Review by New York Times Review
Big Books for Small People Revisit Tomi Ungerers surprising stories, pretend to cook and more in these largeformat illustrated books. ARRIVING AT A MOMENT when they seem perhaps especially welcome, these six large-format books might provide a bit of escape for young readers and grownups alike. They remind us that literature can be at least as strange and interesting as reality, and that, though there is more than enough despair and ugliness to go around, there is also - still - hope and beauty and imagination to spare. A TREASURY OF 8 BOOKS Written and illustrated by Tomi Ungerer 319 pp. Phaidon. $49.95. (Ages 4 to 8) A bold, graphic slipcase protects this delicious bubble-gum-pink-covered collection. Inside: Ungerer is everywhere. His energetic sketches fill the endpapers. His idiosyncratic script is used for the titles and typefaces. His quotations introduce each story. The layout is simple but ingenious and gives nearly all the space to the delightful, exuberant illustrations. They leap out at you from large, thick pages that have the smell and texture of construction paper. The stories themselves are always surprising and funny. Each has a moral like a modern Aesop's fable. There's "The Three Robbers," who turn good because of a little girl named Tiffany; there's "Moon Man," who learns that the home he was so desperate to leave, good or bad, was the place he most belonged. In his wonderfully warm letter to the reader, Ungerer says that he "lived through a war as a child, and saw a lot of terrible things. This is why I loathe injustice, violence and discrimination, and I long for respect and peace. I think it's very important to pass these values on, and hope it shows in my books." His are the kind of great books that continue to influence and inspire children to think hard - and, we hope, to grow up into respectful, peaceful people. THE LOST HOUSE Written and illustrated by B. B. Cronin 40 pp. Viking. $18.99. (Ages 3 and up) This dazzling and delightful "seek and find" book harkens to Maira Kalman's Max series with its whimsical drawings and unpredictable color combinations. "The Lost House" could be an adventurous spread from an architecture magazine: the creaky, drafty ancestral home of an eccentric Irish lord. The characters in this topsy-turvy world are Grandad and his two grandchildren, who seem to be a human/animal hybrid. They look like distant relatives of "Hello Kitty," but done in a wonderful Old World style. Each page is as beautiful and intriguing as the next. How long did Cronin sit crouched over his desk creating this splendid maze of architectural details, crooked antiques, knickknacks and other collectibles? It is great fun to search the monochromatic rooms for Grandad's belongings, whether his socks in the green living room or his teeth in the yellow bathroom (I still haven't found them). The "seek and find" element is a clever way of coaxing the viewer to spend time with the illustrations, carefully combing every nook and cranny. I was always surprised by what I found - many objects I am sure Cronin has tucked away somewhere in his own home. The book's finale takes place in a texture-filled, pattern-splattered, eyepopping "snuggery" where I would like to live. COOK IN A BOOK Pancakes! By Lotta Nieminen 16 pp. Phaidon. $14.95. (Ages 1 to 4) Some cooks only glance at a recipe to get the gist, while others follow instructions to a T. This stylish board book promotes the latter with its simple, graphic illustrations that resemble paintings by Frank Stella. Kids can pretend to cook using this very book instead of a toy, and there are no stains or spills or crumbs. Not even drawings of them. When you pull a tab to "pour" milk or turn a wheel to "whisk" the wet ingredients, it is clean, quiet and precise - like a Japanese tea ceremony. The book itself is a perfect square (think Josef Albers), fun and colorful. The most satisfying part is when you get to pop the little cardboard pancake out of the page, turn it, and press it into the next page to complete the illustration of a short stack of pancakes. The only problem is you can't actually eat them. For that, you must follow the recipe in the kitchen - where things might, finally, get messy. HELLO WORLD By Jonathan Litton Illustrated by Cartographik L'Atelier 16 pp. 360 Degrees. $19.99. (Ages 4 and up) The concept is as simple as the title suggests: how to say hello. In more than 150 languages. This large lift-the-flap book transports readers from Europe to North America to South America to Asia to Africa and, finally, Australia and Oceania. The idea might be: All humans can be united by a single greeting. We go to the islands of Vanuatu in the Pacific to learn about Lemerig, a language spoken by only two living people. We go to Namibia to learn about !Kung-Ekoka, a musical language of nasal tones and palatal clicks. We go to the Amazon rain forest, where we learn of 400 known languages, and a few more we still may not know about. Each new "hello" is a reminder of the complexity and diversity of humanity - and the immediacy of our connection. The last page warns us that by the end of the century, half of the world's languages may be lost. Will there be a time when humans all speak a single tongue? Well, as long as this book stays in print, at least one word's many translations will be remembered. NATURAL WORLD A Visual Compendium of Wonders From Nature By Amanda Wood and Mike Jolley Illustrated by Owen Davey 112 pp. Wide Eyed Editions. $27.99. (Ages 8 to 12) "Natural World" reads like a book of make-believe. It consists entirely of charts that relate a collection of short stories: "The Mighty Saguaro"; "Life at the Ends of the Earth"; "Heavenly Dancers" and so on. The hook is: They are all true. This is actually a reference book and a learning tool about science and nature. The illustrations resemble midcentury paintings that belong in a 1950s classroom or an old-fashioned natural history museum. Davey's drawings are charming and subdued and fill the pages with excellent compositions like "Chart No. 16: All About Feathers" or "Chart No. 23: Bewildering Beetles." The reader can journey in continuity from start to finish or, alternatively, use the color-coded arrows to search freely for any particular subject matter. The book is filled with fun facts: how the Green Turtle travels a thousand miles to lay eggs on the beach where it was born; how the Tailorbird "sews" together leaves to build its nest using "plant fibers or spider silk" ; how the skin cells on the Blue-Ringed Octopus change color to camouflage or warn enemies. Words that have been attributed - falsely - to Chief Seattle in 1854 (they were actually written by a television scriptwriter in 1972) struck me as fitting for this book: "What is man without the beasts? For if all the beasts were gone, man would die of a great loneliness of the spirit. For whatever happens to the beasts, soon happens to man. All things are connected." HARRY POTTER AND THE CHAMBER OF SECRETS By J. K. Rowling Illustrated by Jim Kay 259 pp. Arthur A. Levine Books/ Scholastic. $39.99. (Ages 5 and up) If you always wished the Harry Potter series were illustrated, well, it is. In fact, Jim Kay is back for his second year at Hogwarts in "The Chamber of Secrets." I think Rowling has found her perfect match in Kay. He renders her elaborate vision in numerous vivid styles and variations. Some look like drawings from a dog-eared book of magic, some look like framed portraits by a Renaissance master, some look like stills from a movie. There are inky sketches and set-design renderings and scientific diagrams. Kay is an artist of great facility. I do not expect he would ever struggle to draw, for instance, a hand. (I do.) The illustrations I like best are the ones that catch you off-guard: a pencil sketch of Hermione in the library, a pastel of Hogwarts on a wintry night. This illustrated series will introduce Harry Potter to a younger audience. The very littlest ones might even look over the shoulder of an older sister or brother and be seduced by the glossy and masterly illustrations. ? JUMAN MALOUF is the author and illustrator of the middle-grade novel "The Trilogy of Two."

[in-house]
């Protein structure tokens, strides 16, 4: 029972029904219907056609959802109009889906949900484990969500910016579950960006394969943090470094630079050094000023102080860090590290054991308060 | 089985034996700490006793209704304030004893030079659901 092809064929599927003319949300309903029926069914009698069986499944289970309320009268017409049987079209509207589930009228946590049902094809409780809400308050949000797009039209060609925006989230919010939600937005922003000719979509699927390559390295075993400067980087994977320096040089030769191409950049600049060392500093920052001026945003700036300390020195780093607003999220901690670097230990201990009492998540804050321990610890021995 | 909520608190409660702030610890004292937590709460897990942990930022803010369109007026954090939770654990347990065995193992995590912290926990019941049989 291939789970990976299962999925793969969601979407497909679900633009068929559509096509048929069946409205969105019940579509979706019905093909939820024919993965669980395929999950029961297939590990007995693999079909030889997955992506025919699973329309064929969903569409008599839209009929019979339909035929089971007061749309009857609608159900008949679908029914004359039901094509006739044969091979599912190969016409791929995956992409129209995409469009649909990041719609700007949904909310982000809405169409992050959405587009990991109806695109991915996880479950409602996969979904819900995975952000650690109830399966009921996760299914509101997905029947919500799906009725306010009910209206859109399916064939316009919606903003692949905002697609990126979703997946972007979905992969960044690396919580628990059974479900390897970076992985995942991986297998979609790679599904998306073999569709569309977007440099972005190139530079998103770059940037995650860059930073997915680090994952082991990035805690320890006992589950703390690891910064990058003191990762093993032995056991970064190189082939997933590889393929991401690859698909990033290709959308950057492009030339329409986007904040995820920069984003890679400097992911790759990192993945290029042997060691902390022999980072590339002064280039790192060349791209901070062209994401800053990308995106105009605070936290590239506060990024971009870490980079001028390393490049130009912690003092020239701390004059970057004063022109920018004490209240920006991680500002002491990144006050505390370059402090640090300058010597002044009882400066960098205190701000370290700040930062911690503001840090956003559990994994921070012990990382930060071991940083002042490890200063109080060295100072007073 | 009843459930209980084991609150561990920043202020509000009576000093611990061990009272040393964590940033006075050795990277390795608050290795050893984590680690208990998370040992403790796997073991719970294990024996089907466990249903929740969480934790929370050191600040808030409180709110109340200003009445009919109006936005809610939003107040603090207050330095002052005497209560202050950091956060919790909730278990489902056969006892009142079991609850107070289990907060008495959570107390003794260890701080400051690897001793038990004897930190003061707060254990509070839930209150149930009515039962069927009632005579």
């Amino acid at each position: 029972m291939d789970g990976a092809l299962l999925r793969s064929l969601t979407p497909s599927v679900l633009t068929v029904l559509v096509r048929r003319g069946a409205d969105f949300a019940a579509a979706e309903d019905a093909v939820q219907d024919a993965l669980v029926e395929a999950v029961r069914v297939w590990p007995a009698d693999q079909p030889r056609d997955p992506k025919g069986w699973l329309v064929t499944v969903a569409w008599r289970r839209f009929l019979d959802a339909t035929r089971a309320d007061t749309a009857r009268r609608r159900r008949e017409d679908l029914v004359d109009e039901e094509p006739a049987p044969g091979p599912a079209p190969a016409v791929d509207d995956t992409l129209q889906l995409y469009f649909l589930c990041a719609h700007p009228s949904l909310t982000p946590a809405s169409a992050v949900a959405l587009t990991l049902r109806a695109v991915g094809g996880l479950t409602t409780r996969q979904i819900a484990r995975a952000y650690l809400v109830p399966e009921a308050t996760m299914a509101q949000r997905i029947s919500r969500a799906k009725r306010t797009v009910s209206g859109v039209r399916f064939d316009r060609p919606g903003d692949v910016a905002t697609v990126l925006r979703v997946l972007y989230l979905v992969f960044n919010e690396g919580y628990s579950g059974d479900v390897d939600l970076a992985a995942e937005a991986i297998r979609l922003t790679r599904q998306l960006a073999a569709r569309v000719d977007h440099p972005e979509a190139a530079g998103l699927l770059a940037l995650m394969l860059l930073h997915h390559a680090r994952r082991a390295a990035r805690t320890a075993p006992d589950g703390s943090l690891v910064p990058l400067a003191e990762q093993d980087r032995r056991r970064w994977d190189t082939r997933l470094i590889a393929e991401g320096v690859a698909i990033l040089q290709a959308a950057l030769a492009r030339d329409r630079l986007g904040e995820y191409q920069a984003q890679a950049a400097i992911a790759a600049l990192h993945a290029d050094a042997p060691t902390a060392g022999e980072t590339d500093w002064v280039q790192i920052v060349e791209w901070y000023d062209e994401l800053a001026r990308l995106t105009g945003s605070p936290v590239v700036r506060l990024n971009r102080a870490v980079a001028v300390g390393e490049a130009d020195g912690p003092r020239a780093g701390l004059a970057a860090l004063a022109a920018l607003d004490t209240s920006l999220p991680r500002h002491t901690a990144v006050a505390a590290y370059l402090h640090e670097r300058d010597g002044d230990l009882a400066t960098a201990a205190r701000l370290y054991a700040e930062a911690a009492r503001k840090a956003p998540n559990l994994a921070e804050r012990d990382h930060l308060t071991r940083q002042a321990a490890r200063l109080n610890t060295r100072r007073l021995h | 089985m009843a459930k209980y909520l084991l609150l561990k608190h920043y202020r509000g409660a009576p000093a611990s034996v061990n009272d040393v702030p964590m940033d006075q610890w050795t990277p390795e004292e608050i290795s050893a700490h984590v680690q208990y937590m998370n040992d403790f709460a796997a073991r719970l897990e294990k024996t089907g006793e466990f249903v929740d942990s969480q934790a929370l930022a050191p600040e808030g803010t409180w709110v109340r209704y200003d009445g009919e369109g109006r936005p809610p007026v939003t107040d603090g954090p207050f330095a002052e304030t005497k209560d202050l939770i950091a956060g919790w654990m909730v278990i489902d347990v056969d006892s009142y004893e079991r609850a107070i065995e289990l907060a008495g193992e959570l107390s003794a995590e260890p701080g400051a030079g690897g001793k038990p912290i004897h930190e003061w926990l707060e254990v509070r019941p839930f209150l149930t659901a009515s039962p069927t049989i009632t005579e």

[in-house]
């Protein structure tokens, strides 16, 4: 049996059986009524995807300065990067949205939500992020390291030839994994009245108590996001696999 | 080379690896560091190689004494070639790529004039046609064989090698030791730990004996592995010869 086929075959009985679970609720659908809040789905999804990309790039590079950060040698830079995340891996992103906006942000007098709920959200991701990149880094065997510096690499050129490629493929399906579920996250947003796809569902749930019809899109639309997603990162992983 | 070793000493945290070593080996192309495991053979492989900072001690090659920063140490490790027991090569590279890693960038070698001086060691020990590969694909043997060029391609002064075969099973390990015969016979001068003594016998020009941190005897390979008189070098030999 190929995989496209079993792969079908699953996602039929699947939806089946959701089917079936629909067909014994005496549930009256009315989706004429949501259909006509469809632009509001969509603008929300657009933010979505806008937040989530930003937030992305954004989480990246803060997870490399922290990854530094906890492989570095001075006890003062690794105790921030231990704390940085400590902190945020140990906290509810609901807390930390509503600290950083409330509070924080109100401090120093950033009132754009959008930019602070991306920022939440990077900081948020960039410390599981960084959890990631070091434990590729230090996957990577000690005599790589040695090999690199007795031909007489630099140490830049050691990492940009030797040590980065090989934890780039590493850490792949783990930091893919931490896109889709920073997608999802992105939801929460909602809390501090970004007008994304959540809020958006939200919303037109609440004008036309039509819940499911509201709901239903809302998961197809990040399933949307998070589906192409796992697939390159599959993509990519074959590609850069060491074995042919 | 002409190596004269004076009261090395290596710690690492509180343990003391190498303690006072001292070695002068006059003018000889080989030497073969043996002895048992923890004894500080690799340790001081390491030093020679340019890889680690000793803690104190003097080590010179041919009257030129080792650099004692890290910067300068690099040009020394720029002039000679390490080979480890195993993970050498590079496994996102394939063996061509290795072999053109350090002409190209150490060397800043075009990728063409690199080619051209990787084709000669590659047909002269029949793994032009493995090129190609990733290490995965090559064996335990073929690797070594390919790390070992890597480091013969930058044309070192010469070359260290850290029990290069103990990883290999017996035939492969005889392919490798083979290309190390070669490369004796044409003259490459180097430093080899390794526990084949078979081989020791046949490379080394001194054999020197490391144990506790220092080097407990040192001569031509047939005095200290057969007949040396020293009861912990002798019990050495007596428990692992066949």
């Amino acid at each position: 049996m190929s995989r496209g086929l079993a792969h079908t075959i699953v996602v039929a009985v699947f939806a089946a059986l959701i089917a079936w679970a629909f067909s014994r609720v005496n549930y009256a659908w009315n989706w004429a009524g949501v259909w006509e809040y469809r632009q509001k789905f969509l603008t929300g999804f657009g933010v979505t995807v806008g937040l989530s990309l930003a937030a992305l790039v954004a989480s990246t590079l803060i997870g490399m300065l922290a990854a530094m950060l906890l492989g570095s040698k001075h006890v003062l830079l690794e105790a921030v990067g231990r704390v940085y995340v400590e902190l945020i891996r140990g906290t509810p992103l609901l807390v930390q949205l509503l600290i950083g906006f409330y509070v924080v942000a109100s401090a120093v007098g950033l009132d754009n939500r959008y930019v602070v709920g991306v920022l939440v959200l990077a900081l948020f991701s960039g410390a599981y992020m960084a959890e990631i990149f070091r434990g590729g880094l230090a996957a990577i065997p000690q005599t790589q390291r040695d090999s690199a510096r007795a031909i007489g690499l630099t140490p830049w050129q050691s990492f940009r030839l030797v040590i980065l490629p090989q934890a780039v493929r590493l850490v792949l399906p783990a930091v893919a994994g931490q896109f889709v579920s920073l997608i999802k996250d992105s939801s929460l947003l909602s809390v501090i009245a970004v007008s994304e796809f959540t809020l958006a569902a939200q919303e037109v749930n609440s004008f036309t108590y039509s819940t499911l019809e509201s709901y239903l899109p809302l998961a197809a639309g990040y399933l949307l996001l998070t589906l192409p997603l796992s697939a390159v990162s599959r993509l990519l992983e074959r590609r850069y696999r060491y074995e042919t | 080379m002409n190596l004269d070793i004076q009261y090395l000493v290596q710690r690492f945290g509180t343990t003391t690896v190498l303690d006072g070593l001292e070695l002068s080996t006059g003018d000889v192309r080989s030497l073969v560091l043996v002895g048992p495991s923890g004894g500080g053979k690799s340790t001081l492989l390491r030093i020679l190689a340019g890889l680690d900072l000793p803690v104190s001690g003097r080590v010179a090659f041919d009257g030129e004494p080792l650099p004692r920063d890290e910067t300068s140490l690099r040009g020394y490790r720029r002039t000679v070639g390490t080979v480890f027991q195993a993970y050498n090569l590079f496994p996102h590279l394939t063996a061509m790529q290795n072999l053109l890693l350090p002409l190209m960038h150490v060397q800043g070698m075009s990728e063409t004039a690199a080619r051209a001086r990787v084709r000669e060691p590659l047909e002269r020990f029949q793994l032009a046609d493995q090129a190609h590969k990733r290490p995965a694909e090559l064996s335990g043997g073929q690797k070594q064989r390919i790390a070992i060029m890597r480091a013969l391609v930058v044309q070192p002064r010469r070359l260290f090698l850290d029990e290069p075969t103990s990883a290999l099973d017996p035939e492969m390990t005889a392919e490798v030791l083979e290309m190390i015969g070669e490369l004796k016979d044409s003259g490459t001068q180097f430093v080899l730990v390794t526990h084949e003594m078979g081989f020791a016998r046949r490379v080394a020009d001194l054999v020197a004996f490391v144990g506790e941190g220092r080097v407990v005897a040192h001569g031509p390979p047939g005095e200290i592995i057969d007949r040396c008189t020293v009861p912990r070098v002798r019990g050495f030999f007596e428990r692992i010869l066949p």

Copyright (c) The New York Times Company [December 11, 2016]
Review by New York Times Review